From H1696; a word; by implication a matter (as spoken of) or thing; adverbially a cause.
that x834
(0834) Complement
אֲשֶׁר
'asher
{ash-er'}
A primitive relative pronoun (of every gender and number); who, which, what, that; also (as adverb and conjunction) when, where, how, because, in order that, etc.
came x1961
(1961) Complement
הָיָה
hayah
{haw-yaw'}
A primitive root (compare H1933); to exist, that is, be or become, come to pass (always emphatic, and not a mere copula or auxiliary).
to x413
(0413) Complement
אֵל
'el
{ale}
(Used only in the shortened constructive form (the second form)); a primitive particle, properly denoting motion towards, but occasionally used of a quiescent position, that is, near, with or among; often in general, to.
Yirmy יִרמְיָה 3414
{3414} Prime
יִרְמְיָה
Yirm@yah
{yir-meh-yaw'}
From H7311 and H3050; Jah will rise; Jirmejah, the name of eight or nine Israelites.
from x4480
(4480) Complement
מִן
min
{min}
For H4482; properly a part of; hence (prepositionally), from or out of in many senses.
x854
(0854) Complement
אֵת
'eth
{ayth}
Probably from H0579; properly nearness (used only as a preposition or adverb), near; hence generally with, by, at, among, etc.
Yhw יָהוֶה, 3068
{3068} Prime
יְהֹוָה
Y@hovah
{yeh-ho-vaw'}
From H1961; (the) self Existent or eternal; Jehovah, Jewish national name of God.
after y310
[0310] Standard
אַחַר
'achar
{akh-ar'}
From H0309; properly the hind part; generally used as an adverb or conjugation, after (in various senses).
that x310
(0310) Complement
אַחַר
'achar
{akh-ar'}
From H0309; properly the hind part; generally used as an adverb or conjugation, after (in various senses).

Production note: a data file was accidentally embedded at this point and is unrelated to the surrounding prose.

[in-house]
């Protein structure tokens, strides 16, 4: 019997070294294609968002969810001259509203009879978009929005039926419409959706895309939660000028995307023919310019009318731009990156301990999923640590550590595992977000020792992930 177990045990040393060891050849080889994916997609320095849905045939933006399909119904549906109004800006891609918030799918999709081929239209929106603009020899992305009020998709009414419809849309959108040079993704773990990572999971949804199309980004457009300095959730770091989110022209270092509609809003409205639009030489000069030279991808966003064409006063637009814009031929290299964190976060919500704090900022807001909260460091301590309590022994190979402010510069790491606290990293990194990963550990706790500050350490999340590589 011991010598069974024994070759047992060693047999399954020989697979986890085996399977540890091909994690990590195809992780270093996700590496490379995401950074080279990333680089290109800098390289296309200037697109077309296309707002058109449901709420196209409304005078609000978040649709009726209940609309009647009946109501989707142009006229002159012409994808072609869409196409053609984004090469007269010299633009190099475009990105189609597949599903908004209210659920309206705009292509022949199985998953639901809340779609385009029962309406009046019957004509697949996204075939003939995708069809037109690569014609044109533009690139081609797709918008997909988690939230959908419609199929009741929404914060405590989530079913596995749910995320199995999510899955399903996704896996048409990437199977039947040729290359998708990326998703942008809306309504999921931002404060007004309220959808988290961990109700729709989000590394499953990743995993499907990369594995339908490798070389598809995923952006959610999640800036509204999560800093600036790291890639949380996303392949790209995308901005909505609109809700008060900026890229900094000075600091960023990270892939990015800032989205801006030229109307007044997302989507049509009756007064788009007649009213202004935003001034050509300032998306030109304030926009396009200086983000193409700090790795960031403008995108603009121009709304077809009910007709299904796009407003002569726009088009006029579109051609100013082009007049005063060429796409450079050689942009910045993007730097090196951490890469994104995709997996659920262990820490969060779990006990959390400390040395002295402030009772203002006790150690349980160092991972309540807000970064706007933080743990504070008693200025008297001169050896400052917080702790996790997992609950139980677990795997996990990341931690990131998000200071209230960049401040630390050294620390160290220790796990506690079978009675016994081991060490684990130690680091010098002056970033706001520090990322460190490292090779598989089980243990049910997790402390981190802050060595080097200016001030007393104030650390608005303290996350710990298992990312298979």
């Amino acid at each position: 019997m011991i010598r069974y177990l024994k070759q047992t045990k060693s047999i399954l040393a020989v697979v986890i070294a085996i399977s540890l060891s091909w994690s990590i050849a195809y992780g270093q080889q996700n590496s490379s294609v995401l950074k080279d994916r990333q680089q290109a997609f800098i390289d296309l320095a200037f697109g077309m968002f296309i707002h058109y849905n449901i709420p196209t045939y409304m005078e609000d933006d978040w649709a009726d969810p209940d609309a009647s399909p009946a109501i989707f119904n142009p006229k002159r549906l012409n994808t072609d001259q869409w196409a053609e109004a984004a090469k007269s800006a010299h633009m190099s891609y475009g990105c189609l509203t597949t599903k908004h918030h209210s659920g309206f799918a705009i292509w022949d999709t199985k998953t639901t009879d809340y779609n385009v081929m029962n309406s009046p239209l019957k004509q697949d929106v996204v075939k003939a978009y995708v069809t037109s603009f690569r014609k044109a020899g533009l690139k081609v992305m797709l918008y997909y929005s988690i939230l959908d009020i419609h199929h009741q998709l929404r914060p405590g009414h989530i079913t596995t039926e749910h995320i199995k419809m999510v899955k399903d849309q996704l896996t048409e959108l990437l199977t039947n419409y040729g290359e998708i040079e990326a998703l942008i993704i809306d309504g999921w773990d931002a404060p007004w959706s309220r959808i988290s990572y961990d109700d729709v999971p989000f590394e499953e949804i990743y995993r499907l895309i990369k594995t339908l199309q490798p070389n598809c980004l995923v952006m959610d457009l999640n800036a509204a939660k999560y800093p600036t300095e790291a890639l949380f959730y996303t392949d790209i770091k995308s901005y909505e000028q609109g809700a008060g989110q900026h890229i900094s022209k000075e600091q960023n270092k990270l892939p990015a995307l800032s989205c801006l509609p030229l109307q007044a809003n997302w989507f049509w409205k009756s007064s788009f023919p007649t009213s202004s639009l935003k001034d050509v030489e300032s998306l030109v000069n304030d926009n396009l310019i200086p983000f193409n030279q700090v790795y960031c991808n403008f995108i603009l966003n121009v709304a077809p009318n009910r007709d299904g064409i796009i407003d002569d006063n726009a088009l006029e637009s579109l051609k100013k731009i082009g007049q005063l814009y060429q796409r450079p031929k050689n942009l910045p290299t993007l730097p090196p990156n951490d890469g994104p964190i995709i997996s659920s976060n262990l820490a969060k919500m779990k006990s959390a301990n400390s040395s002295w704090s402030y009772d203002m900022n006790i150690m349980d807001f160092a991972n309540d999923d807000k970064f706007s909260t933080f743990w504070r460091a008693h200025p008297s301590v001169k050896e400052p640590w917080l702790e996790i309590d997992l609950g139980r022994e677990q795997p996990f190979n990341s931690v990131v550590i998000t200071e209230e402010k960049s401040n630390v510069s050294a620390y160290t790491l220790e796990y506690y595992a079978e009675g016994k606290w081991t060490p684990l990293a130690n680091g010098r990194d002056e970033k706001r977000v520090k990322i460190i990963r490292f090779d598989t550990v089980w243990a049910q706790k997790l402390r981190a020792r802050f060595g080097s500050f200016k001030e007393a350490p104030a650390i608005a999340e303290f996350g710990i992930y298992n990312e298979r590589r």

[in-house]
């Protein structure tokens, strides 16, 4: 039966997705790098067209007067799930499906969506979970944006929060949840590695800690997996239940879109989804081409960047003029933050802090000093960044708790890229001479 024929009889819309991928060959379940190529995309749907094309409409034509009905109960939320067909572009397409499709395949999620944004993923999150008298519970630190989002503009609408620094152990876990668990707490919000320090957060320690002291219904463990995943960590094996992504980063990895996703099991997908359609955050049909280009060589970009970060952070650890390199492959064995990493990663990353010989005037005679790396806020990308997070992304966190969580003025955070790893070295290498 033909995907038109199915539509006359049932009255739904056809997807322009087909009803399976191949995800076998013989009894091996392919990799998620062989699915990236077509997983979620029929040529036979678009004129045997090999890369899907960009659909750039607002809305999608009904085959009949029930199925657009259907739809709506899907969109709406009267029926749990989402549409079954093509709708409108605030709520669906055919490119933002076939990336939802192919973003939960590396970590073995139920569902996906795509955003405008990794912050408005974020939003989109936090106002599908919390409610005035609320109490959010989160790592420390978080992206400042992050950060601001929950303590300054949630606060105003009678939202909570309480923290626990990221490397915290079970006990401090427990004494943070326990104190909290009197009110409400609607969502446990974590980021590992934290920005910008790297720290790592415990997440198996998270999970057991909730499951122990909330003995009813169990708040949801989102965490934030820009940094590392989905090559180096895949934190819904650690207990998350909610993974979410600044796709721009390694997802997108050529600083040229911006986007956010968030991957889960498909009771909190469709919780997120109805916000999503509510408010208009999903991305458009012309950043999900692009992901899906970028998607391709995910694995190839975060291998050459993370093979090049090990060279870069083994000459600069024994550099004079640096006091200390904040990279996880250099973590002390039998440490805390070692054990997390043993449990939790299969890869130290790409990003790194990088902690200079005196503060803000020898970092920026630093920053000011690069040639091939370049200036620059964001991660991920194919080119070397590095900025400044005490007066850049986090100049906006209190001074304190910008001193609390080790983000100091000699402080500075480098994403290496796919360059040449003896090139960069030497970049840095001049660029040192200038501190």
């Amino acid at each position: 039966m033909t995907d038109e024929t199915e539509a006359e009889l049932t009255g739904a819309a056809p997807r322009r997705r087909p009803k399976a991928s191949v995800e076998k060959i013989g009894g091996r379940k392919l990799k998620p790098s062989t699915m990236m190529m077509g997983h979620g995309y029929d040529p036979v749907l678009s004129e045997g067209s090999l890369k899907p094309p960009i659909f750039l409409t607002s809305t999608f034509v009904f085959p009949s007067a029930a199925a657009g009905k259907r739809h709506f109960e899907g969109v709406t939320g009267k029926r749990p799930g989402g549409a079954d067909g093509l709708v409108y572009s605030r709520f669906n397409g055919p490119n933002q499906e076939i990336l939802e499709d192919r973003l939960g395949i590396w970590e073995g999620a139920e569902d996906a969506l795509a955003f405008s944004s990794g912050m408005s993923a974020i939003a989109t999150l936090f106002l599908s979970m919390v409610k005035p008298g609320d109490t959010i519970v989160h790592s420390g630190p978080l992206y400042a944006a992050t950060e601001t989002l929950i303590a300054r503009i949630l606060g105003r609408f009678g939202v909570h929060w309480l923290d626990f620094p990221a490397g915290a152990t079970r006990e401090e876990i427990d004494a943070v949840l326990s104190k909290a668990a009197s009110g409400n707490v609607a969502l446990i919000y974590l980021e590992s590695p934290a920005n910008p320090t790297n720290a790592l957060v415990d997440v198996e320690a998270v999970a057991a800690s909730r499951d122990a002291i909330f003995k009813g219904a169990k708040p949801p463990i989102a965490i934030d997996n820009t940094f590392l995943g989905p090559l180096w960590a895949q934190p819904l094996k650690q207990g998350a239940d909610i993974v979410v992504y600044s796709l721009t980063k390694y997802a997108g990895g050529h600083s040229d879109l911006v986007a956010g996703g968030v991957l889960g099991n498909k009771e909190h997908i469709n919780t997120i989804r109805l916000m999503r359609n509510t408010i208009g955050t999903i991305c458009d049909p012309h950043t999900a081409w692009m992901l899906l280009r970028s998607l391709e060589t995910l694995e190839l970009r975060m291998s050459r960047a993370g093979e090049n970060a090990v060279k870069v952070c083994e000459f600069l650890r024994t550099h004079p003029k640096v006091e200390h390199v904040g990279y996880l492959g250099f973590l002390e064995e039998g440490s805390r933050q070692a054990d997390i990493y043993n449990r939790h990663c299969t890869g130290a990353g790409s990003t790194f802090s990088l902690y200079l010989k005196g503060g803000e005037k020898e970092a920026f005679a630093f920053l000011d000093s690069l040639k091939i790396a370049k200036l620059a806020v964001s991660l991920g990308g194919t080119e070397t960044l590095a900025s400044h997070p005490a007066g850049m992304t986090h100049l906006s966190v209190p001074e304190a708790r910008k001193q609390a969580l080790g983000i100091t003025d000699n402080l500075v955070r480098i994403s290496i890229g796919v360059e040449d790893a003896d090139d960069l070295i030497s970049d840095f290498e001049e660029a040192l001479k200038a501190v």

Nvzarn נְבוּזַראֲדָן 5018
{5018} Prime
נְבוּזַרְאֲדָן
N@buwzaradan
{neb-oo-zar-ad-awn'}
Of foreign origin; Nebuzaradan, a Babylonian general.
the captain 7227
{7227} Prime
רַב
rab
{rab}
By contraction from H7231; abundant (in quantity, size, age, number, rank, quality).
of the guard 2876
{2876} Prime
טַבָּח
tabbach
{tab-bawkh'}
From H2873; properly a butcher; hence a lifeguardsman (because acting as executioner); also a cook (as usually slaughtering the animal for food).
had let him go 7971
{7971} Prime
שָׁלַח
shalach
{shaw-lakh'}
A primitive root; to send away, for, or out (in a great variety of applications).
z8763
<8763> Grammar
Stem - Piel (See H8840)
Mood - Infinitive (See H8812)
Count - 790
from x4480
(4480) Complement
מִן
min
{min}
For H4482; properly a part of; hence (prepositionally), from or out of in many senses.
Rm רָמָה, 7414
{7414} Prime
רָמָה
Ramah
{raw-maw'}
The same as H7413; Ramah, the name of four places in Palestine.
when he had taken 3947
{3947} Prime
לָקַח
laqach
{law-kakh'}
A primitive root; to take (in the widest variety of applications).
z8800
<8800> Grammar
Stem - Qal (See H8851)
Mood - Infinitive (See H8812)
Count - 4888
him being bound 631
{0631} Prime
אָסַר
'acar
{aw-sar'}
A primitive root; to yoke or hitch; by analogy to fasten in any sense, to join battle.
z8803
<8803> Grammar
Stem - Qal (See H8851)
Mood - Participle Passive (See H8815)
Count - 1415
in chains 246
{0246} Prime
אֲזִקִּים
'aziqqiym
{az-ik-keem'}
A variation for H2131; manacles.
among 8432
{8432} Prime
תָּוֶךְ
tavek
{taw'-vek}
From an unused root meaning to sever; a bisection, that is, (by implication) the centre.
all x3605
(3605) Complement
כֹּל
kol
{kole}
From H3634; properly the whole; hence all, any or every (in the singular only, but often in a plural sense).
that were carried away captive 1546
{1546} Prime
גָּלוּת
galuwth
{gaw-looth'}
Feminine from H1540; captivity; concretely exiles (collectively).
of Yrlaim יְרוּשָׁלִַם 3389
{3389} Prime
יְרוּשָׁלִַם
Y@ruwshalaim